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January 7, 2019


Good results in the sport always look good on pedigrees, both on the maternal and the paternal side, and Friesian stallion keepers have come to realise that. Before, not all stallions were active in competition sports but in 2018 all Friesian stallions with a breeding license and under the age of twelve performed in dressage classes or in the in-harness disciplines. For the third year running Phryso summarises the results.

In the year behind us five new names graced the list of Friesian Studbook stallions. Four of these stallions were born in 2014 and approved at the end of 2017. Number five is the one year older Siert 499. Tjebbe 500 and Tymen 503 are L2 qualified in dressage which is conform expectations in terms of age. Their two age companions did not compete in official KNHS competitions in the past year, but Ulbrân 502 did manage to win the Pavo Fryso Cup for 4-year-old stallions and geldings. Tiede 501 is scheduled to make his debut in M dressage this year. Siert 499 (Dries 421) was approved in 2016 but at the time his owners decided to withdraw him from stud services. In 2018 the stallion was available again and considering his age he’s doing fine in M1 dressage and novice classes show driving.
Out of the six stallions from cohort 2012 four are Z1 qualified and one is Z2. Noteworthy fact is that from the 2011 year collection three of the four stallions have competed in in-harness work. Two of the three stallions from 2010 did not see much action in the dressage ring last year. Among the eight stallions that have just turned ten we find the first Grand Prix horse: Elias 494. From the 2008 year collection two out of five either did not compete in the sport last year or did not succeed in moving up to a higher class. From the 2007 crop two of the five stallions did not climb the ranks in the sport either, but the star of this batch is Walt 487. In 2018 he made promotion to the Grand Prix with his rider Hennie Roffel.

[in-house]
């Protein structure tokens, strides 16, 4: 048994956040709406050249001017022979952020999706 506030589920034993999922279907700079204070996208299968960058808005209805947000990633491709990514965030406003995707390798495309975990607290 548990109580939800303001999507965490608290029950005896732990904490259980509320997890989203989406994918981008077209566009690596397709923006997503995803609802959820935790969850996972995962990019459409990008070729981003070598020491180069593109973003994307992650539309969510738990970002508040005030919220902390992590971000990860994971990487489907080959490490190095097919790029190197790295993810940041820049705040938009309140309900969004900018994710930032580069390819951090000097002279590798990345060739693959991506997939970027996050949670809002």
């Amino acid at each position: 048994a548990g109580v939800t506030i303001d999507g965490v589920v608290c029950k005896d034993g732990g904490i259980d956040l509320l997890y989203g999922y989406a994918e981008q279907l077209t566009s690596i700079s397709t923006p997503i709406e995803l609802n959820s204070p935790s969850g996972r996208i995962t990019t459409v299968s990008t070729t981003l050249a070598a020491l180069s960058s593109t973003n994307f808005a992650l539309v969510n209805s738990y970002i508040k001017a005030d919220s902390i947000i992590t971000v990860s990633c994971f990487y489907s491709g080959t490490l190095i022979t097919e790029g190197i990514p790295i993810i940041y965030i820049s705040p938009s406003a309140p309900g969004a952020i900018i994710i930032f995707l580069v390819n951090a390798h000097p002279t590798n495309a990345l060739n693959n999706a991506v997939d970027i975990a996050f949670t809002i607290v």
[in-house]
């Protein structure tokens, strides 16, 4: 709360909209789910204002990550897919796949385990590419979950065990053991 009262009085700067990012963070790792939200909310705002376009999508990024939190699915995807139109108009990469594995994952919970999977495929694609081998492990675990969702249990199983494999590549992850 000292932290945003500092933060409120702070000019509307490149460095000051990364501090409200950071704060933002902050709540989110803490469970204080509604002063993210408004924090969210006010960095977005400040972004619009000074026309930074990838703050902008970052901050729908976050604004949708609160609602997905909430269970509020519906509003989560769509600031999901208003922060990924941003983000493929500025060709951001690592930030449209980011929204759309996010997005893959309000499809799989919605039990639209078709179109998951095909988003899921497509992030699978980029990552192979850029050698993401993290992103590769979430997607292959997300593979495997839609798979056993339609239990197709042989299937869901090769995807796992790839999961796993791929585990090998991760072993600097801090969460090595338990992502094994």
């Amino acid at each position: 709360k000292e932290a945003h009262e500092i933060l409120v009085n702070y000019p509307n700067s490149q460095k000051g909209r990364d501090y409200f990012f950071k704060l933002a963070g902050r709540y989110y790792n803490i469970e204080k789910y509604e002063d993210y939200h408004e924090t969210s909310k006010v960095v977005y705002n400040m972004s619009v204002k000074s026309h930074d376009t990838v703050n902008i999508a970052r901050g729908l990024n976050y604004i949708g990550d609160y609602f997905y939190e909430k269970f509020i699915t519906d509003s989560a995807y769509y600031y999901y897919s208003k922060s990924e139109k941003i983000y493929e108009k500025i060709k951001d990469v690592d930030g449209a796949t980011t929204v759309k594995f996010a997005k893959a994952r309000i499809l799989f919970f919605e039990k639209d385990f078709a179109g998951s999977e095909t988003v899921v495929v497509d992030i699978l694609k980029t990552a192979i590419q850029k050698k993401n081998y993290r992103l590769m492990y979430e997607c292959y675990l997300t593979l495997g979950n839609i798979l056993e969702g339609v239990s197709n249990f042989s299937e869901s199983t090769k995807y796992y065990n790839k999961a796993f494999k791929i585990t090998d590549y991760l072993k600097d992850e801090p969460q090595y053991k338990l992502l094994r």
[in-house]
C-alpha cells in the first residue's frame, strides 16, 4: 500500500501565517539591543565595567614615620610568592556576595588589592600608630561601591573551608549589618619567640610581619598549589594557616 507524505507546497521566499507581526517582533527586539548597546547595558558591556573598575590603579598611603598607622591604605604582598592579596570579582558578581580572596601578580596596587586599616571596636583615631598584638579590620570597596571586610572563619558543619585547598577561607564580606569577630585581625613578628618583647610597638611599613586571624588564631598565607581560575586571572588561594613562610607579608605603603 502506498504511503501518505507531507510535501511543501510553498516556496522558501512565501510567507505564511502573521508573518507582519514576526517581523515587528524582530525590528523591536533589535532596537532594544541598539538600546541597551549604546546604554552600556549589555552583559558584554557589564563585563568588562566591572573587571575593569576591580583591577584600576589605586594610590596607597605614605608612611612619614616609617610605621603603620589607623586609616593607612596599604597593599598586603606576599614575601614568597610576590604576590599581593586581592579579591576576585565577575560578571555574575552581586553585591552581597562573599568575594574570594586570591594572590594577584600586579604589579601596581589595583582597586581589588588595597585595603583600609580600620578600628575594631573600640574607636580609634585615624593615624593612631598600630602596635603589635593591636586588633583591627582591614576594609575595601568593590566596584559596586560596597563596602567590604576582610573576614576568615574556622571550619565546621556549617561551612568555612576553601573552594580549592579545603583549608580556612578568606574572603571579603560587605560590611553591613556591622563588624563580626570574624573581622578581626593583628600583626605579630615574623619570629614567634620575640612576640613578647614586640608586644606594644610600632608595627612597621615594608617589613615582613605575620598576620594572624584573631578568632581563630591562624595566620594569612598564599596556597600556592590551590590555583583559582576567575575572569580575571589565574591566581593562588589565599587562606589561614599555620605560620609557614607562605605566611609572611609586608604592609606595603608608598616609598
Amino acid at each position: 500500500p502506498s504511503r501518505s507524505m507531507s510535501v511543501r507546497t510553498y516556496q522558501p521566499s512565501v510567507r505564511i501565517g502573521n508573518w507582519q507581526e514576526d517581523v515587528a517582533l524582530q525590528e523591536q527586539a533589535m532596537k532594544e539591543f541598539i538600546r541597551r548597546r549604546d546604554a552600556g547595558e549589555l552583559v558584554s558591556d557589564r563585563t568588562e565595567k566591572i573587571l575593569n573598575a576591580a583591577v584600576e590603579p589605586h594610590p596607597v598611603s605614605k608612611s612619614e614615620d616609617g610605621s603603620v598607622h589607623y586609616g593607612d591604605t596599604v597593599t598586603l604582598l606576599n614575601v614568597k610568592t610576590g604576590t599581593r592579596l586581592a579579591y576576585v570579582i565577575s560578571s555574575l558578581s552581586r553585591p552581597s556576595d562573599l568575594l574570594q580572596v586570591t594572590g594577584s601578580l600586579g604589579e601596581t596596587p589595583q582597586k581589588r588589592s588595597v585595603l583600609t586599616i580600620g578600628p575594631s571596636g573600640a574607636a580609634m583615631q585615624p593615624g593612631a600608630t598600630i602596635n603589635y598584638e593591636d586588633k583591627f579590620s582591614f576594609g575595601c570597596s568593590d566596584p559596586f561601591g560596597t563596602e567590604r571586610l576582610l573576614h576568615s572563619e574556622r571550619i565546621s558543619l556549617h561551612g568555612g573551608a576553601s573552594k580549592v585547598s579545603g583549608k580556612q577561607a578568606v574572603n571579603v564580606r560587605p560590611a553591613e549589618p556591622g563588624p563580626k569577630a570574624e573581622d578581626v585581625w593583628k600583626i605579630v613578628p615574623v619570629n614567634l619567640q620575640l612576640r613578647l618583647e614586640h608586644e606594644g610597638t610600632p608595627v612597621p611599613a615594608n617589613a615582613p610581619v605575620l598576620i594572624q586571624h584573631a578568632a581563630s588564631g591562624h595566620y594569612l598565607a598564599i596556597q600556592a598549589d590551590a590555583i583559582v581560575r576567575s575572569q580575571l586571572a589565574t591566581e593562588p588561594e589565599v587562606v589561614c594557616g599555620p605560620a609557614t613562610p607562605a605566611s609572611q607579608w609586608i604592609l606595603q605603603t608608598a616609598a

It is obvious that the Studbook stallions follow the trend of more and more Friesian horses being seen at increasingly higher levels in the sport. Whereas the careers of many older stallions (cohorts 2007, 2008, 2009) are solely directed at breeding and no longer at competition sports, this is definitely not the case with the younger generations (up to 9-year-olds). Apart from Hette 481, all stallions have been seen on competition grounds and were promoted to a higher class or have collected more winning points. What stands out is that all stallions in this overview are active in dressage sports. It underpins once again that nowadays this is the most prominent discipline for the use of Friesian horses. Still, a fair fourteen out of the 37 Friesian stallions up to the age of twelve are competing (or have competed) in driving sports.

As posted in the January 2019 KFPS newsletter.